About sixty years af­ter Dicken’s visit, an artist of a dif­fer­ent sort ap­peared on the scene: a pho­tog­ra­pher named Vit­to­rio Valenti. His pho­to­graphs show ex­actly what Dick­ens had wit­nessed be­cause noth­ing had re­ally changed. The old meth­ods of saw­ing and blast­ing, man­u­ally mov­ing the blocks with the help of ropes, a wooden sled called a liz­zatura and the strength of oxen, would not un­dergo mod­ern im­prove­ments un­til the 1930s, when the mar­ble rail­way tun­nelled through and later, the era of the he­li­coidal wire and di­a­mond saw.

To the New World & Opera

It was about the time that Valenti was tak­ing his pho­to­graphs that my great grand­fa­ther em­i­grated to America. He dreamed of us­ing his carv­ing skills in the New World.

Aris­tide worked as a quar­ry­man for decades from Ver­mont to Colorado and it was not un­til the dawn­ing of a re­nais­sance of gothic ar­chi­tec­ture rose in the United States that his tal­ents were put to use: carv­ing In­di­ana lime­stone for the Na­tional Archives Corinthian col­umns in Wash­ing­ton, D.C., the gothic Cathe­dral of Learn­ing in Pitts­burgh, Penn­syl­va­nia and Duke Univer­sity’s Gothic Chapel in Durham, North Carolina.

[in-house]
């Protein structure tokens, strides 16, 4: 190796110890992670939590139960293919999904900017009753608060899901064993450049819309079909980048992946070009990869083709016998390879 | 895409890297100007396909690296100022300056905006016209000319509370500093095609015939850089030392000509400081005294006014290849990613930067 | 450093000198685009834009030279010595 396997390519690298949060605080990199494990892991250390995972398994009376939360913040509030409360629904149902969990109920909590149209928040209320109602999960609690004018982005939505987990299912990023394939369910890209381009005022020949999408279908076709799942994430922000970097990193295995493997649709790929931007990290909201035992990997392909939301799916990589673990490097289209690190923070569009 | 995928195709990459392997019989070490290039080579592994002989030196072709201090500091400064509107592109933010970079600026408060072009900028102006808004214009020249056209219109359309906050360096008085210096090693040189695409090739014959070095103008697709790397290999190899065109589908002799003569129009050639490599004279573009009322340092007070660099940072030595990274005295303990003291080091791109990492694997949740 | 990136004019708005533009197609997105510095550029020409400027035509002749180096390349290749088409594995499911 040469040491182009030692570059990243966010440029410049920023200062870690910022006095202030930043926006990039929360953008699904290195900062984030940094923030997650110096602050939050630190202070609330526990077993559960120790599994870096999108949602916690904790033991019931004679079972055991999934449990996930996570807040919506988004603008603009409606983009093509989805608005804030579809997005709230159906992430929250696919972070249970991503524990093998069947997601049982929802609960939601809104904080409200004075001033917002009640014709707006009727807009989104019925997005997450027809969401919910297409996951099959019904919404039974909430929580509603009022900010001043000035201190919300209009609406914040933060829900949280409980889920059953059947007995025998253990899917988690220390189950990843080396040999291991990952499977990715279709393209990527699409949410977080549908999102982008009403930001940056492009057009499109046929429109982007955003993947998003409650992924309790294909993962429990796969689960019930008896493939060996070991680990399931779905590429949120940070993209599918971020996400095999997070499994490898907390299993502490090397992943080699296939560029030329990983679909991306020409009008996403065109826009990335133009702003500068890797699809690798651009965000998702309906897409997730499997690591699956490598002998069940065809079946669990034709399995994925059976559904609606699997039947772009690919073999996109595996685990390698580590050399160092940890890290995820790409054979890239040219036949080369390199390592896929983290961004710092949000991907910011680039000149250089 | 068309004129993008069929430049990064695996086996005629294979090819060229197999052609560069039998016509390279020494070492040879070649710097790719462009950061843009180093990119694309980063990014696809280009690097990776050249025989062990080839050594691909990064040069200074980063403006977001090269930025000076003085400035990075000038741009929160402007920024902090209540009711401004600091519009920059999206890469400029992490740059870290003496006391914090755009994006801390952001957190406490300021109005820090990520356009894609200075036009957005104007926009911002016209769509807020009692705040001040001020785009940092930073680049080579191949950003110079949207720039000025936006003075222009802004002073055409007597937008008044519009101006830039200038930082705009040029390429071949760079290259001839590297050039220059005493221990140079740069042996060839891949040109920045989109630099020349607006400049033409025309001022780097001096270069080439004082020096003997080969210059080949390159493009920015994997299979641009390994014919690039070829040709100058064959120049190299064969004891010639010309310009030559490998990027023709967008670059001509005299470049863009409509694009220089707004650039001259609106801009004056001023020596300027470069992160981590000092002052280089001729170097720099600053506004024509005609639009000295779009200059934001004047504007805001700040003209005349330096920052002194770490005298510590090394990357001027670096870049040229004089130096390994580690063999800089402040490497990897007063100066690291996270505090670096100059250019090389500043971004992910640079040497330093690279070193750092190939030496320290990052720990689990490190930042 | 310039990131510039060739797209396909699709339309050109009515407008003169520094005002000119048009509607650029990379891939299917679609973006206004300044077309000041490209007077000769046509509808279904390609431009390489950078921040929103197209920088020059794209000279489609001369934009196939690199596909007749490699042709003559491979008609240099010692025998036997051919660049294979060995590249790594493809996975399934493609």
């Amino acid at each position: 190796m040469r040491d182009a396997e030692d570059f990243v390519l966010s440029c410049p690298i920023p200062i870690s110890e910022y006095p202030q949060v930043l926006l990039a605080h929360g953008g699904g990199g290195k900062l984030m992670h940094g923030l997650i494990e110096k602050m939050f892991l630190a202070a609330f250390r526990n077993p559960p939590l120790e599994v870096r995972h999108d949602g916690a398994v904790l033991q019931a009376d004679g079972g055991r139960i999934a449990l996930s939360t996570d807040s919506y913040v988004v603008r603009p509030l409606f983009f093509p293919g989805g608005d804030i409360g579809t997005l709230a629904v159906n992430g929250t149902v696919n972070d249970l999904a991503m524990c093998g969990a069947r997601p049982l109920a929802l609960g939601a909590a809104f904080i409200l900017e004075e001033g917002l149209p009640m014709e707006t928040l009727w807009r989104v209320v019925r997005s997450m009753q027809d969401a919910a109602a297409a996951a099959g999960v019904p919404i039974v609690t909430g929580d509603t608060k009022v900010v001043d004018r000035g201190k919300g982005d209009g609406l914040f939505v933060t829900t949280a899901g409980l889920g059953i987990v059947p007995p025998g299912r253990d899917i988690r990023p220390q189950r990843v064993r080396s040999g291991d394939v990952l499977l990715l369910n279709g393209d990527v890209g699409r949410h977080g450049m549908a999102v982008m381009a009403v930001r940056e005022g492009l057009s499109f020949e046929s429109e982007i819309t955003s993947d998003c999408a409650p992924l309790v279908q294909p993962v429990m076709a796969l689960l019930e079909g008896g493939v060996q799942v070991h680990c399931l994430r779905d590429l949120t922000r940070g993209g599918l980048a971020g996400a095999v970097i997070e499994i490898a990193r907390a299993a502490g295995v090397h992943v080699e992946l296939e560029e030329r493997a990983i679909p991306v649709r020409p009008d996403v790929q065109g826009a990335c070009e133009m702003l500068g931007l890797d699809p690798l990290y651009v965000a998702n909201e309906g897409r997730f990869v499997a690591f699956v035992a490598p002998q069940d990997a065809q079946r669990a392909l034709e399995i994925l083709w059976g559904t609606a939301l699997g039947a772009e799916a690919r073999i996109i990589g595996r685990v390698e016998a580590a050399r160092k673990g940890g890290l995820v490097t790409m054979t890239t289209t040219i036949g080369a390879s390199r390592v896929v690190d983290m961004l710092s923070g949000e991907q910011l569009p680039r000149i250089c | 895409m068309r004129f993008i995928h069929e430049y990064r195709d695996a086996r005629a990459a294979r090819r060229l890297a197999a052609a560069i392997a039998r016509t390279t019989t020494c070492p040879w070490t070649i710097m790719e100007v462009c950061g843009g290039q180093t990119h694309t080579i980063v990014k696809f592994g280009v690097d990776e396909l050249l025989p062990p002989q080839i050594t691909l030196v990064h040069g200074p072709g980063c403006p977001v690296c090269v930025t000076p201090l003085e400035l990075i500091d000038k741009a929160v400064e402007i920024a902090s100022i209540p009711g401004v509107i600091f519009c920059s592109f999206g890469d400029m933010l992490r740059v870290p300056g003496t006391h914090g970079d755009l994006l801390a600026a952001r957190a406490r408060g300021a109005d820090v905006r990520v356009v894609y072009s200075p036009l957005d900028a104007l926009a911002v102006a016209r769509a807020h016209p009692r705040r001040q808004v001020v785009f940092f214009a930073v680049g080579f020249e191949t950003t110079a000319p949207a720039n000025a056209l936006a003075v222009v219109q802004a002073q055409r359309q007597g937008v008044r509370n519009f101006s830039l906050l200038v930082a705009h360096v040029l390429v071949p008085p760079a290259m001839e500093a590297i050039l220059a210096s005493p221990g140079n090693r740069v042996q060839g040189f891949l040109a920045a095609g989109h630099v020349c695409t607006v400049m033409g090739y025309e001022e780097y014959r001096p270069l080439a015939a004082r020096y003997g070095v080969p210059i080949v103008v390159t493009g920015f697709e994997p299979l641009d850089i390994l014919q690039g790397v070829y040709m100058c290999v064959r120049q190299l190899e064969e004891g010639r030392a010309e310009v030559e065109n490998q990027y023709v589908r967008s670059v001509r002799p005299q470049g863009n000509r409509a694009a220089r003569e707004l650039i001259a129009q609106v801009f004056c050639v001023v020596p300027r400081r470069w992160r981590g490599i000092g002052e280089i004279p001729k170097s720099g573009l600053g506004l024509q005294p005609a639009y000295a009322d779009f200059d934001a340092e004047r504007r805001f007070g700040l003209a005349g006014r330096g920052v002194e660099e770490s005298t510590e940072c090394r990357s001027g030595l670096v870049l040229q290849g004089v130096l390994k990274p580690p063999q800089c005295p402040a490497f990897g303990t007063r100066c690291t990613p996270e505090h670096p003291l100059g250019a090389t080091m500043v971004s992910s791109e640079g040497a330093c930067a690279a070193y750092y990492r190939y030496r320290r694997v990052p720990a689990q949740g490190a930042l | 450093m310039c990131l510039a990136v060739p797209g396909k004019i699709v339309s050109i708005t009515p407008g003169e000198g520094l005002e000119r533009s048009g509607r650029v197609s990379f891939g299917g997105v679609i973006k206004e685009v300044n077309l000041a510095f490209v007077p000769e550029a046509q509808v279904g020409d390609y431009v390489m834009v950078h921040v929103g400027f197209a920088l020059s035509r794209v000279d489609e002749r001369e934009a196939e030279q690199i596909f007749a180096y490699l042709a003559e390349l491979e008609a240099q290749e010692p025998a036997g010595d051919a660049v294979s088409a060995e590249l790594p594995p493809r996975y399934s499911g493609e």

” hen I was car ing in lime­stone, or the rare times I had my hands on a piece of mar­ble, I would al­ways do the ery best work I was ca­pa­ble of, be­cause of ar­rara. I would day­dream, think­ing of how new America was and how I was part of mak­ing beau­ti­ful art that would be here for years af­ter I was long gone. ichelan­gelo said, Art li es fore er. is mas­ter­pieces came from moun­tains that held my soul and I put my soul into ev­ery car ed face, hand and wing.” (Aris­tide, The Stone­cut­ter’s Aria)

Long af­ter his death, I sought my an­ces­tor’s sto­ries in the moun­tains of Car­rara. I found traces not only in archival doc­u­ments, but in the leg­ends as well. One leg­end says that one night the stars melted and fell upon the moun­tains. Another says that the god­dess Min­erva, in a state of anger, threw down a bolt of light­ning and cre­ated the white gold. No won­der the Ital­ian masters of stone car­ried with them such a pow­er­ful and rev­er­ent drive to cre­ate beauty in America.

Not only did they bring their fine hands, many brought their voices also.

Sar­gent’s paint­ings cap­ture the du­al­ity in­her­ent in the quar­ries: the beauty of the place and the bru­tal­ity of the con­di­tions en­dured by the min­ers...it is tes­ta­ment to the lives lived in more

or less the same way for cen­turies

Opera arias con­jured up al­most as much pas­sion within them as did the stone. Gi­a­como Puc­cini, who was in the early 1900s be­com­ing world fa­mous for his works, com­posed many of the breath­tak­ing arias just down the road from Car­rara, at Torre del Lago. When Tosca’s first per­for­mance was booed by the Ro­mans, Puc­cini brought the sec­ond per­for­mance to Car­rara, pre­sum­ably to work out the bugs. The love af­fair the Car­raresi had with Puc­cini and all the Ital­ian opera maestri made this small but so­phis­ti­cated town the per­fect place to re­vise the per­for­mance.